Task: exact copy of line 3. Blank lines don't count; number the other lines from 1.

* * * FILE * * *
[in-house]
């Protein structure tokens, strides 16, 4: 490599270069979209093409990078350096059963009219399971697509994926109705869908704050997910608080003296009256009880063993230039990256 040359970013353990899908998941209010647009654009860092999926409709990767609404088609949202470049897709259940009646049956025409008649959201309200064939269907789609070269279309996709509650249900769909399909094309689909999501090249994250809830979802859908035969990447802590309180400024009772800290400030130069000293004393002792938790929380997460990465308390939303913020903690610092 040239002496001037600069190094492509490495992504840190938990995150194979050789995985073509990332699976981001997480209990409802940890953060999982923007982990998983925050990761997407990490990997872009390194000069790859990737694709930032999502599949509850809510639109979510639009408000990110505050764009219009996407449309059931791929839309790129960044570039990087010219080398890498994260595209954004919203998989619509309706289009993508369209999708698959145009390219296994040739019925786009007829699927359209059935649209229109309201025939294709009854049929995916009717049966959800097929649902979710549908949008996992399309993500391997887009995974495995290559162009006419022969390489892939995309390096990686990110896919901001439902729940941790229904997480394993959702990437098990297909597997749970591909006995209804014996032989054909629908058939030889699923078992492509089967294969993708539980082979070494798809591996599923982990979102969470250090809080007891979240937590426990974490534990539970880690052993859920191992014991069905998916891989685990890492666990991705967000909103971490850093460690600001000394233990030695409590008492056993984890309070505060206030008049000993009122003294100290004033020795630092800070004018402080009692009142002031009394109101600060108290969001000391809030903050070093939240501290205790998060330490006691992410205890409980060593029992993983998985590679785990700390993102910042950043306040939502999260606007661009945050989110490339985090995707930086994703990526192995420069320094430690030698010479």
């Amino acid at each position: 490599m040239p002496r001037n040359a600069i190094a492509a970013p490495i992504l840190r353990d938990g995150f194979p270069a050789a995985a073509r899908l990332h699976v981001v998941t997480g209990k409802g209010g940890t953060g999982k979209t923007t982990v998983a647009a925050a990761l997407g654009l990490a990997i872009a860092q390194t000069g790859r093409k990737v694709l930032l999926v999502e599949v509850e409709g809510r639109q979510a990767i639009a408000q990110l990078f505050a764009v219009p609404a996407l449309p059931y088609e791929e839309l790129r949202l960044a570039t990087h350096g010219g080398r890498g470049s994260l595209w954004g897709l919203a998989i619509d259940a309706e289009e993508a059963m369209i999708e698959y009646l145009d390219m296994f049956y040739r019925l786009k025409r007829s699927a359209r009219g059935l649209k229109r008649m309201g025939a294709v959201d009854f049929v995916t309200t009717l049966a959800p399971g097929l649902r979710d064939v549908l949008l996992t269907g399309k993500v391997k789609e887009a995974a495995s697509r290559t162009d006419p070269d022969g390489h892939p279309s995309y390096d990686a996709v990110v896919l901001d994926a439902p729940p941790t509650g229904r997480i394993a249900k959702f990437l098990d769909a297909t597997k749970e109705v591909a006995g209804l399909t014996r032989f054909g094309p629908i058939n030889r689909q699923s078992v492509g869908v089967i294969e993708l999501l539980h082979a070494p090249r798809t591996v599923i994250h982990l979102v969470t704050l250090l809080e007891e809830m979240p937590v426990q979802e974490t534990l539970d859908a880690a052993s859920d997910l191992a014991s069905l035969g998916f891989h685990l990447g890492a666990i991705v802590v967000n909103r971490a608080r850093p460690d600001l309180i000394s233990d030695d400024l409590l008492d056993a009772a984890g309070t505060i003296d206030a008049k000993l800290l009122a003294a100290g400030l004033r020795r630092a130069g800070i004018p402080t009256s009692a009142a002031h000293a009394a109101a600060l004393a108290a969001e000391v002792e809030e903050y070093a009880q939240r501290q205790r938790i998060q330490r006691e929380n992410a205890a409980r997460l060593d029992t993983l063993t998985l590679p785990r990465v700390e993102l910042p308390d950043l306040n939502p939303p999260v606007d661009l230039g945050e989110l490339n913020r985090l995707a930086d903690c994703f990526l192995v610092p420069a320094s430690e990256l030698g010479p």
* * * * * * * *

């Amino acid at each position: 490599m040239p002496r001037n040359a600069i190094a492509a970013p490495i992504l840190r353990d938990g995150f194979p270069a050789a995985a073509r899908l990332h699976v981001v998941t997480g209990k409802g209010g940890t953060g999982k979209t923007t982990v998983a647009a925050a990761l997407g654009l990490a990997i872009a860092q390194t000069g790859r093409k990737v694709l930032l999926v999502e599949v509850e409709g809510r639109q979510a990767i639009a408000q990110l990078f505050a764009v219009p609404a996407l449309p059931y088609e791929e839309l790129r949202l960044a570039t990087h350096g010219g080398r890498g470049s994260l595209w954004g897709l919203a998989i619509d259940a309706e289009e993508a059963m369209i999708e698959y009646l145009d390219m296994f049956y040739r019925l786009k025409r007829s699927a359209r009219g059935l649209k229109r008649m309201g025939a294709v959201d009854f049929v995916t309200t009717l049966a959800p399971g097929l649902r979710d064939v549908l949008l996992t269907g399309k993500v391997k789609e887009a995974a495995s697509r290559t162009d006419p070269d022969g390489h892939p279309s995309y390096d990686a996709v990110v896919l901001d994926a439902p729940p941790t509650g229904r997480i394993a249900k959702f990437l098990d769909a297909t597997k749970e109705v591909a006995g209804l399909t014996r032989f054909g094309p629908i058939n030889r689909q699923s078992v492509g869908v089967i294969e993708l999501l539980h082979a070494p090249r798809t591996v599923i994250h982990l979102v969470t704050l250090l809080e007891e809830m979240p937590v426990q979802e974490t534990l539970d859908a880690a052993s859920d997910l191992a014991s069905l035969g998916f891989h685990l990447g890492a666990i991705v802590v967000n909103r971490a608080r850093p460690d600001l309180i000394s233990d030695d400024l409590l008492d056993a009772a984890g309070t505060i003296d206030a008049k000993l800290l009122a003294a100290g400030l004033r020795r630092a130069g800070i004018p402080t009256s009692a009142a002031h000293a009394a109101a600060l004393a108290a969001e000391v002792e809030e903050y070093a009880q939240r501290q205790r938790i998060q330490r006691e929380n992410a205890a409980r997460l060593d029992t993983l063993t998985l590679p785990r990465v700390e993102l910042p308390d950043l306040n939502p939303p999260v606007d661009l230039g945050e989110l490339n913020r985090l995707a930086d903690c994703f990526l192995v610092p420069a320094s430690e990256l030698g010479p």